While he did announce the Federal Reserve will end its second round of quantitative easing on schedule, Fed Chairman Ben Bernanke admitted that inflation will rise, which was the fear of those who criticized the program in the first place.
In his first regular news conference, Federal Reserve Chairman Ben Bernanke said the central bank was continuing its stimulus policy because it was projecting slower growth in the economy with only a modest uptick in inflation.
Wednesday's event marks the first regularly scheduled news conference by a Fed chairman in the central bank's 97-year history.
The Fed cut its growth estimate for 2011 to between 3.1 percent and 3.3 percent from a January forecast of 3.4 percent to 3.9 percent.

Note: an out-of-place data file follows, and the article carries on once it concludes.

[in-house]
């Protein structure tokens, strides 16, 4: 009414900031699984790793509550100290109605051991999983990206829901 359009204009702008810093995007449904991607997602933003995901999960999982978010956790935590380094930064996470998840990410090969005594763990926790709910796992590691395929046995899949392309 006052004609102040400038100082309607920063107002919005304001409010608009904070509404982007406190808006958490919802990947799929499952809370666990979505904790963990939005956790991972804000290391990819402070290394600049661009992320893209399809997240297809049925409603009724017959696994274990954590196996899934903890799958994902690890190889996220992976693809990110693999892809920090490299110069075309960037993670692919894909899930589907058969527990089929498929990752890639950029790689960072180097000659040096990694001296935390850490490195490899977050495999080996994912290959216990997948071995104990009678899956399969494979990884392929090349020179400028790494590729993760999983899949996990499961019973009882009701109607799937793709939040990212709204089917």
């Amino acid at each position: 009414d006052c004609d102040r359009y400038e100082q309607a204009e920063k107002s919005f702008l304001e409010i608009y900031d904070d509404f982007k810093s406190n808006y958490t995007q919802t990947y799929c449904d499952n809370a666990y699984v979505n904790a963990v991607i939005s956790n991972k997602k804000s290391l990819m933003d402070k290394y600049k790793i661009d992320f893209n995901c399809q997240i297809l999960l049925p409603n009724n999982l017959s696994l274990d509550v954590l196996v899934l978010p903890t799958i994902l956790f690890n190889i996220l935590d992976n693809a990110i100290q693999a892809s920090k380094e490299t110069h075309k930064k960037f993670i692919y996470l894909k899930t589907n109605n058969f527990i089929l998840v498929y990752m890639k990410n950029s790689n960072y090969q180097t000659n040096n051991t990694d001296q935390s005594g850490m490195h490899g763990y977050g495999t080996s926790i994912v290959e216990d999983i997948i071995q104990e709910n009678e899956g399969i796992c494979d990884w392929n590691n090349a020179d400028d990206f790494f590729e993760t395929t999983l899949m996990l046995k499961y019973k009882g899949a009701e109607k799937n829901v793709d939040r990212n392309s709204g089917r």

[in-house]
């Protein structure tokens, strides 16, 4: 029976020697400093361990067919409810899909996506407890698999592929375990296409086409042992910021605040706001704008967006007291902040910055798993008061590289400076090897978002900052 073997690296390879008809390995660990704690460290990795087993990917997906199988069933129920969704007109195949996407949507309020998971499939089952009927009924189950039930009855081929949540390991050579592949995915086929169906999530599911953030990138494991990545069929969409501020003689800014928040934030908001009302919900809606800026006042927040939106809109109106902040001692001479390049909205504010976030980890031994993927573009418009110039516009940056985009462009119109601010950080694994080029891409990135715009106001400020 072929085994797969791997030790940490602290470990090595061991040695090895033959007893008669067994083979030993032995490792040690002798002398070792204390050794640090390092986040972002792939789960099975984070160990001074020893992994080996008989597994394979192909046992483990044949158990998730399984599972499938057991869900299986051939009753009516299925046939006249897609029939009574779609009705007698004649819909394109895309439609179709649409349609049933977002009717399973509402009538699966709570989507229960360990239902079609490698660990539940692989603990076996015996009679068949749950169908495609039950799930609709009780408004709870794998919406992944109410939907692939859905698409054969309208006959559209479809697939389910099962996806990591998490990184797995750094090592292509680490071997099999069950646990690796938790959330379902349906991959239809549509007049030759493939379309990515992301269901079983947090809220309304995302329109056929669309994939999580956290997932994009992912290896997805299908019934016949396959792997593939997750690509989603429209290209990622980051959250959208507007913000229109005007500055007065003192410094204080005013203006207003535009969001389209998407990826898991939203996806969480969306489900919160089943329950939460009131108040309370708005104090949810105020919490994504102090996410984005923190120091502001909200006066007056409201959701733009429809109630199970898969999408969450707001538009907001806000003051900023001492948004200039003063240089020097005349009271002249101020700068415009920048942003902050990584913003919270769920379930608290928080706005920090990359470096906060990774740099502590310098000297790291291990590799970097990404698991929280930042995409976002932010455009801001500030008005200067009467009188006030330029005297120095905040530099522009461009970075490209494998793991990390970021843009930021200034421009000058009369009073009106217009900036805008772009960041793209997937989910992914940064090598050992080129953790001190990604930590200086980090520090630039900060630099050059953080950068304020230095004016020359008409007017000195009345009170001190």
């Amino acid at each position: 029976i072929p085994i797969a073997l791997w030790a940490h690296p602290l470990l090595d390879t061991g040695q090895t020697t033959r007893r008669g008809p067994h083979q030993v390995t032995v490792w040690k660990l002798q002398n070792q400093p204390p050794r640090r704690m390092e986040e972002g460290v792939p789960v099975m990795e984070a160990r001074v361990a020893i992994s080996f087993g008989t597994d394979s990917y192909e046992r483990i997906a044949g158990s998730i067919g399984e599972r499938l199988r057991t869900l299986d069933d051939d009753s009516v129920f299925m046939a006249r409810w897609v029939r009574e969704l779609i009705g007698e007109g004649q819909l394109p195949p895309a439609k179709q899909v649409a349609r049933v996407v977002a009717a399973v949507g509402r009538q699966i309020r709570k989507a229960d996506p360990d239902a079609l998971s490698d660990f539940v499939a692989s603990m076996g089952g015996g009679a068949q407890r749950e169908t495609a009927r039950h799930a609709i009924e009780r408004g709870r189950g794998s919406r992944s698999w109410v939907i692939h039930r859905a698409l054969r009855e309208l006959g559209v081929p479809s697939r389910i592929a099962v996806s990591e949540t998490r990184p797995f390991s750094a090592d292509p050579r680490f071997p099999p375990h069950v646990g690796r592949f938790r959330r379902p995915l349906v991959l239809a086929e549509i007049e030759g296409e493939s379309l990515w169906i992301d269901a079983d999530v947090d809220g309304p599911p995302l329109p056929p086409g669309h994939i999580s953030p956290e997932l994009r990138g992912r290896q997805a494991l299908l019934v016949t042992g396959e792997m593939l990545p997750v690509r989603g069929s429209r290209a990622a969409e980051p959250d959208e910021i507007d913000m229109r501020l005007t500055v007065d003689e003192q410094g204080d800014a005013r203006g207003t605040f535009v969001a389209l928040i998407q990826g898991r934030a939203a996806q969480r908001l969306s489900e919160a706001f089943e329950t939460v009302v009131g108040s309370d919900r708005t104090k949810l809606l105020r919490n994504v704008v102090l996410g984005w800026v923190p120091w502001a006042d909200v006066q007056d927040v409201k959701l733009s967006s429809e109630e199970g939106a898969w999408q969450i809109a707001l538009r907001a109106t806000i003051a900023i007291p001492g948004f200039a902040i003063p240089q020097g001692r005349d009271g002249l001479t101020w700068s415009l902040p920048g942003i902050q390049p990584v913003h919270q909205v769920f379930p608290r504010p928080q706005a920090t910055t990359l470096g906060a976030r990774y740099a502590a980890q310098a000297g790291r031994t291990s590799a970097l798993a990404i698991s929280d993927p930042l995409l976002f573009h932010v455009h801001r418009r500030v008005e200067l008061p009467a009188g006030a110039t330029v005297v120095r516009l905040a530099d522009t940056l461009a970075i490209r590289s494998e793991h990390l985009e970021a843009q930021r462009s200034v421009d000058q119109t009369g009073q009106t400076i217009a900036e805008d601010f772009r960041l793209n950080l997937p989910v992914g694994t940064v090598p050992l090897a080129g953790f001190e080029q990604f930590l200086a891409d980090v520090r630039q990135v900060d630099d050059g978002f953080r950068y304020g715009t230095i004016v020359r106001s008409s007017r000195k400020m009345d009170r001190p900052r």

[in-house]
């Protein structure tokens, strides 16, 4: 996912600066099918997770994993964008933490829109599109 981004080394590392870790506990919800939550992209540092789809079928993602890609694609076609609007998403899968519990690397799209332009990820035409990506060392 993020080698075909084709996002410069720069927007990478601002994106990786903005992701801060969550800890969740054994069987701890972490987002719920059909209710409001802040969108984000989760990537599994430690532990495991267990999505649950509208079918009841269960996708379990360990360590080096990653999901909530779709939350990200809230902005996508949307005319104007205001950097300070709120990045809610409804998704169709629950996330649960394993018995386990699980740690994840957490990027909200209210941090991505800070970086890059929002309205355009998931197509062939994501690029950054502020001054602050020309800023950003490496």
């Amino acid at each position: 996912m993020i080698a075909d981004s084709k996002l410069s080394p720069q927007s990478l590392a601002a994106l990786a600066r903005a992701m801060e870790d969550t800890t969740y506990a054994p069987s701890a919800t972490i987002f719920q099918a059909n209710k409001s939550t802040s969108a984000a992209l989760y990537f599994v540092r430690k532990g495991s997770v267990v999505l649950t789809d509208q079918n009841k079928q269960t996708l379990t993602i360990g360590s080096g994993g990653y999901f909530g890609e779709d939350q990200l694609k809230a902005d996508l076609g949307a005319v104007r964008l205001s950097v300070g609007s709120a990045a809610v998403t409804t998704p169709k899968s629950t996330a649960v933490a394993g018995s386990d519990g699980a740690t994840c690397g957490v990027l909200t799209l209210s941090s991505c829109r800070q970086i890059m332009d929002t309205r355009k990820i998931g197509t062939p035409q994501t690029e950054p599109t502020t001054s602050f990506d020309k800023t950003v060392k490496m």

The Fed also raised its estimate of inflation this year to a range of 2.1 percent to 2.8 percent, taking into account a recent surge in oil prices. However, it bumped its core inflation forecasts only marginally to a 1.3 percent to 1.6 percent range.
That's a much different picture than the Associated Press decided to paint:
The Fed downplayed inflation risks. It acknowledged a spike in oil prices, but concluded that the pickup in inflation will be temporary.
Fed Chairman Ben Bernanke spoke at a historic news conference after the meeting. It was the first time in the Fed's 98-year history that a chairman has begun holding regular sessions with reporters.
Bernanke said Fed officials expect the moderate economic recovery to continue after weak growth in the first three months of the year.